Enjoy your journey--and always remember that you don't have to go it alone.
“This ugly hack is only temporary,” you think. Six months later, a coworker curses your name, sacrificing a chicken to any deity that will help expedite your getting struck down by lightning, a school bus, or both.
Crap code. We’ve all seen it. We’ve all created it. We’re all guilty. Yes, even you. Sometimes our crap is purposeful—the ugly, “temporary” hack. Sometimes we produce crap because we simply don’t know any better. But there is no excuse good enough. As professionals, we must strive to rid ourselves of bad habits. And the only way to learn the difference is to see lots, and lots, and lots of examples.
That’s where you come in. This month’s T-SQL Tuesday challenge: reveal your crap to the world. Why is (or was) it crap? Why did you do it? And how did you learn from your mistake?
I’m posting a day late, and the subject matter may require a bit of thought, so I’m slightly changing the rules—temporarily, of course.
Here’s what you need to do.
- Write a blog post talking about your crap. This doesn’t mean that your post should be crap. Two wrongs, in this case, do not make a right!
- Your post must go live some time between 00:00:00.00 GMT and 23:59:59.99 GMT on Wednesday August 10, 2011
- Your post must contain the T-SQL
TuesdayWednesday logo from above and the image should link back to this blog post.
- Make sure that a link appears in the comments section below, either via a trackback or a manual comment. I’ll take all of the posts that are reported and write a round-up.
- Include a reference to T-SQL Tuesday (or Wednesday) in the title of your post
- Tweet about your post using the hash tag #TSQL2sDay
- Consider hosting one of these. Ask me how.
Enjoy! Here’s hoping for a truly cathartic blog event.
A couple of weeks ago I announced a two-day advanced performance seminar in New York City, which will be delivered in July. This seminar will cover SQLCLR and parallelism techniques to help you take performance well beyond the levels that typical tuning exercises yield. Check out the links for more details, including a full outline.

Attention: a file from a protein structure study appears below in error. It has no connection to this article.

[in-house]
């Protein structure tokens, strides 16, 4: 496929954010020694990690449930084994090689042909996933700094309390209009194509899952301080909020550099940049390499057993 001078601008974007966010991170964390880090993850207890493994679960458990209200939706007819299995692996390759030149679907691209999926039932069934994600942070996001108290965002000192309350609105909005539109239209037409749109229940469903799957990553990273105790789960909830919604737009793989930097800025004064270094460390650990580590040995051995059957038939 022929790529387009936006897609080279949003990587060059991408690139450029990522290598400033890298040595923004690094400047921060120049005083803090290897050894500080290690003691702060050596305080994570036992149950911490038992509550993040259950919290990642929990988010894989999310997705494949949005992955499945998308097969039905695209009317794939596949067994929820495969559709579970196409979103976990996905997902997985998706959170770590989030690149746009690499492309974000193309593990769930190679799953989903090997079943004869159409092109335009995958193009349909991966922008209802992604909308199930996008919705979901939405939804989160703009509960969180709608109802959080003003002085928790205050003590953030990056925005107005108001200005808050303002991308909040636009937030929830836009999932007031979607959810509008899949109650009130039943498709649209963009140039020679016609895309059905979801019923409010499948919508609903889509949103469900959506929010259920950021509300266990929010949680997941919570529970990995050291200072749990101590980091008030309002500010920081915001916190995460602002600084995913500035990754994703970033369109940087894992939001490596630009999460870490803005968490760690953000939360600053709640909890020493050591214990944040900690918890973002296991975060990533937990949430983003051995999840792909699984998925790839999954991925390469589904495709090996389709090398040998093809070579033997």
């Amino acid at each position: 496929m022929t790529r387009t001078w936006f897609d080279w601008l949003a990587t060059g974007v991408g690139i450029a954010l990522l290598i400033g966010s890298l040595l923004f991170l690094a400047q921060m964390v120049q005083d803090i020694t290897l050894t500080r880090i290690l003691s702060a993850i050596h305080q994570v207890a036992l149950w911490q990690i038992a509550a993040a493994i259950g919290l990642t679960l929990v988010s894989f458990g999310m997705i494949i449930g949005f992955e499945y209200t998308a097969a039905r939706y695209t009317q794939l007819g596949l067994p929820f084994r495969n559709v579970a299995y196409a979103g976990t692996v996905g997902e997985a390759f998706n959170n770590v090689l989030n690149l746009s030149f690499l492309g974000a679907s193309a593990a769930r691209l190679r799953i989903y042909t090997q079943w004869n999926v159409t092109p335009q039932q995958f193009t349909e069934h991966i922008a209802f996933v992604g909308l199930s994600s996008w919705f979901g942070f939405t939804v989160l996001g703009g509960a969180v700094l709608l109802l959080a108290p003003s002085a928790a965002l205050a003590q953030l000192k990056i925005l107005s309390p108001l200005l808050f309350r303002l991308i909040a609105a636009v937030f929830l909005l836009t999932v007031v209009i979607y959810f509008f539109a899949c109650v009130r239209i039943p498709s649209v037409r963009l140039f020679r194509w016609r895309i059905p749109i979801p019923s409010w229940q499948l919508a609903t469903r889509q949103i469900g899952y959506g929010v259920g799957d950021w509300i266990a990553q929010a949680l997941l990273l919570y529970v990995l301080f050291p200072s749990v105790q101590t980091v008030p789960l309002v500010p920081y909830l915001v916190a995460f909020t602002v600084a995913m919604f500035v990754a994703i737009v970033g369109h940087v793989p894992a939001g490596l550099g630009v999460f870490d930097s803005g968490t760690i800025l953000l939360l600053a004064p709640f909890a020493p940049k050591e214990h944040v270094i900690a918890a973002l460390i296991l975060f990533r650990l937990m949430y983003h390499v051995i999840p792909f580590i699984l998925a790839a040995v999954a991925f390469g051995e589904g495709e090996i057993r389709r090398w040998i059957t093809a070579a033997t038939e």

Thanks to the great response so far, we have decided to extend the early registration discount for a few more days. You have until the end of the day tomorrow, June 3, to take advantage of the $100 savings off of the $1050 course fee. To get the discount, use the code EARLYBIRD on the registration page.
Finally, I would like to point out that one of the main reasons that I chose New York City for this course is that it is by far my favorite city to visit. I just noticed yesterday that a bunch of hotels are offering a free third night this summer--so I hope that you'll be able to come for the course and then stay an extra night or two to enjoy the city. Note that we also have a hotel discount available to course attendees, unrelated to the third night offer. Let me know if you would like more information on that.
Hope to see you in New York next month!
I am pleased to announce that I will be delivering two days of training in New York City, July 14 and 15.
This seminar focuses on achieving "next-level" performance--going beyond that which you can gain via normal tuning methodologies. The vehicles for this performance improvement are two technologies that I've been pushing on this blog and in other venues for a long time: SQLCLR and parallelism. The seminar will be based on the in-depth materials that I used for my full-day sessions PASS conference in 2009 and 2010. These seminars were both quite well-received, but I have tweaked and tuned the content to make it even better and more focused on the bottom line goal of achieving maximum performance.
Full information on the seminar is available on the Data Education web site. There is also an early bird discount currently in effect. Use the discount code "EARLYBIRD" to save $100 on the $1050 registration fee.
I would like to take this opportunity to mention that Data Education is a new training venture that I've recently launched. This will be the company's second public training event (our first featured Kalen Delaney in the Boston area). The company is an evolution of Boston SQL Training, a company that I started a couple of years ago with the goal of bringing extremely high-quality SQL Server training events to the Boston area. The new name, Data Education, reflects our desire to focus beyond Boston and on a broader technology spectrum. We plan to eventually move into training on data-related programming (Entity Framework and similar), other DBMS platforms, NoSQL technologies, and wherever else the database industry moves.